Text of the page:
The KGB became notorious for torturing, killing and spying on its citizens when the Soviet Union existed under communism. All its citizens in various countries feared speaking out against communism (or even criticizing politicians) for fear of being shot, hanged, beaten or dismembered as punishment for being a traitor. Lavrentia Beria was the head of this bloody secret police for most of his life and was feared even by his colleagues.
Lavrenti Pavlovich Beria was born a Georgian, like Joseph Stalin, who adored the man and called him “my Himmler.” Beria was head of the secret police in Georgia in his twenties, and he supervised the 1930s purges: Basically, he murdered millions of Russians. He soon became head of the police and the KGB (formerly known as NKVD), the notoriously spine-tingling secret police of the former Soviet Union, all because he was the most trusted hand of Stalin after the war. Beria also ran the Soviet slave-labour camps and was notorious for his love of torture and for beating and raping women, especially young girls.
“Sometimes he would have his henchmen bring five, six or seven girls to him,” explains historian Anton Antonov-Ovseyenko. “He would make them strip, except for their shoes, and then force them into a circle on their hands and knees with their heads together. He would [then] walk around in his dressing gown inspecting them. Then he would pull one out by her leg and haul her off to rape her. He called it the flower game.”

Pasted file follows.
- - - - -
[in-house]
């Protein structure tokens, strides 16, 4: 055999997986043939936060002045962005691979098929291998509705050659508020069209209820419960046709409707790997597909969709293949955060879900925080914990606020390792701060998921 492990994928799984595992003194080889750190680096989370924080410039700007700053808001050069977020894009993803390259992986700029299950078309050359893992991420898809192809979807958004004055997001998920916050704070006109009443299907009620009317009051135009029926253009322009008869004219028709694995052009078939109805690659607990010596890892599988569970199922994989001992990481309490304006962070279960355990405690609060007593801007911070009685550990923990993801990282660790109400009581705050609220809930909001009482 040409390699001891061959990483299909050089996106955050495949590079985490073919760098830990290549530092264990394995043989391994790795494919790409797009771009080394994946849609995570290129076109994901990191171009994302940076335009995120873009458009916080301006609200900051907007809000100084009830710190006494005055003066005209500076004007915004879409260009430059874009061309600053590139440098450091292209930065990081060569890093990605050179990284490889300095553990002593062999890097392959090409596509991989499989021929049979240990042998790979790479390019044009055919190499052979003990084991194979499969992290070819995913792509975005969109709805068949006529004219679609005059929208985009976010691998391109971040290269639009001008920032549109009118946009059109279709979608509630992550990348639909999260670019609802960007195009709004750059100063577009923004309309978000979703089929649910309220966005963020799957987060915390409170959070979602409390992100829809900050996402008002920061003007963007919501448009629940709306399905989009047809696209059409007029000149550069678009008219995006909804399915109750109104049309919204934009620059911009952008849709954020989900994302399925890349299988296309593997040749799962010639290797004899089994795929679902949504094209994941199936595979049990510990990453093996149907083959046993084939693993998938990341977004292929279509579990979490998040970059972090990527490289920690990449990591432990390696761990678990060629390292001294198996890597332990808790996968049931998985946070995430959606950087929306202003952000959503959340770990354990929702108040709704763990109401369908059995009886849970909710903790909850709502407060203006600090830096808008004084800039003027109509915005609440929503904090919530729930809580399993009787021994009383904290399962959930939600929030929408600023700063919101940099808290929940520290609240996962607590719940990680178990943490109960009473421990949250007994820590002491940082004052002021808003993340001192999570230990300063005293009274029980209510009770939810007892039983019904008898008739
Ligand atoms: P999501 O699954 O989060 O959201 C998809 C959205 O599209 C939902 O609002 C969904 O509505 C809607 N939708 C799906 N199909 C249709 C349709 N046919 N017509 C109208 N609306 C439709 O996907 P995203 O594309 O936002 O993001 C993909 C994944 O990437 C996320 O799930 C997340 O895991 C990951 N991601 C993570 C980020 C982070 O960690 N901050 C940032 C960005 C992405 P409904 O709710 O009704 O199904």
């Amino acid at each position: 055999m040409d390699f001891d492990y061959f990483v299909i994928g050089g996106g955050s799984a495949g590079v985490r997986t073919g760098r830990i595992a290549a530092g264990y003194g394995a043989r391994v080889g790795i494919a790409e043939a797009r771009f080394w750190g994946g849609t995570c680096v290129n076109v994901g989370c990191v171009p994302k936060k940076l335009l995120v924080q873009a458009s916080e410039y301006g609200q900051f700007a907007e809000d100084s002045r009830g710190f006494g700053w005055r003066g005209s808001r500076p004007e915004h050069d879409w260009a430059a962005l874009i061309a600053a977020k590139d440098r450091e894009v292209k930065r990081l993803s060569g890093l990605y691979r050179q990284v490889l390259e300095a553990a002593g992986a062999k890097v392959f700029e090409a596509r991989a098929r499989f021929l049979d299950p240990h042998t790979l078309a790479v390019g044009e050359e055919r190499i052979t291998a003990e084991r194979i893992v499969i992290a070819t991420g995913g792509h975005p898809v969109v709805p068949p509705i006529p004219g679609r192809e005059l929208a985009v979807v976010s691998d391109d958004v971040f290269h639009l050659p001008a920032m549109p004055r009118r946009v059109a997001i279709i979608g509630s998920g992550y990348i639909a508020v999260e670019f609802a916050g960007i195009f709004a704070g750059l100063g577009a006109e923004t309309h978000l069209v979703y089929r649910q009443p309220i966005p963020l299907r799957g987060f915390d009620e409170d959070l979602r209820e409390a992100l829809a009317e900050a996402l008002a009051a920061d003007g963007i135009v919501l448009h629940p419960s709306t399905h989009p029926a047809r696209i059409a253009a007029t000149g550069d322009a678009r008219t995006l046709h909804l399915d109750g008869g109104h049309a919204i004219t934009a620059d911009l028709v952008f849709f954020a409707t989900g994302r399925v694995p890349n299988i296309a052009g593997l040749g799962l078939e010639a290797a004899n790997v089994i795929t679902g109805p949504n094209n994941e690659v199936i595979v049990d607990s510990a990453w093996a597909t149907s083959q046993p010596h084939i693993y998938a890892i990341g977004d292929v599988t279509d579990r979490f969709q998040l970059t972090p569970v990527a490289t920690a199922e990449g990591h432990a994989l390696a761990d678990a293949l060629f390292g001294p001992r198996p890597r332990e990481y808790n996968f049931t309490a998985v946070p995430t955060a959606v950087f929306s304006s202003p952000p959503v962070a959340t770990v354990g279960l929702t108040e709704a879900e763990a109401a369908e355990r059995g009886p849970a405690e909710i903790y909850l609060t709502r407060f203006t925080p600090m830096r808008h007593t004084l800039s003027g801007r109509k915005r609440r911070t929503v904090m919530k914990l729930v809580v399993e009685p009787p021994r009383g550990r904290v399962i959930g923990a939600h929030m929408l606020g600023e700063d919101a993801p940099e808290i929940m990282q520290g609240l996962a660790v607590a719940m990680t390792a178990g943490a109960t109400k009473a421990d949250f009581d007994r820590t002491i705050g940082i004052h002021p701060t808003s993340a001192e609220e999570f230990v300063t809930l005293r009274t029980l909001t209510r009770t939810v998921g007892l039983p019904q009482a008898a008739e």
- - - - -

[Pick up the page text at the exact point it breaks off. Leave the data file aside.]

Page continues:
“The gulags existed before Beria,” explains Antonov-Ovseyenko, “but he was the one who built them on a mass scale. He industrialised the gulag system. Human life had no value for him.”
As much as Beria was feared, even by colleagues, it didn’t stop his rivals and enemies from racking up (probably false) charges against him in order to put him away. They claimed he was a British spy, and Beria was finally captured, imprisoned and executed for the alleged crime of conspiring for many years to seize power in the Soviet Union in order to restore capitalism. He and his confederates were shot, but many say the executed man was his double and that Beria was secretly strangled months before the execution.
This featured home was Beria’s summer cottage and is most probably haunted. It’s been rumored that he was mad and it’s likely that he lost his mind while living here.
Strangely enough, his main home in Russia–a sky-blue and white house–has been housing the Tunisian embassy since 1958. Human remains have been found in that basement since that time. Maybe they’ll do some digging in this cottage home one day too: Chances are there will be human remains there too.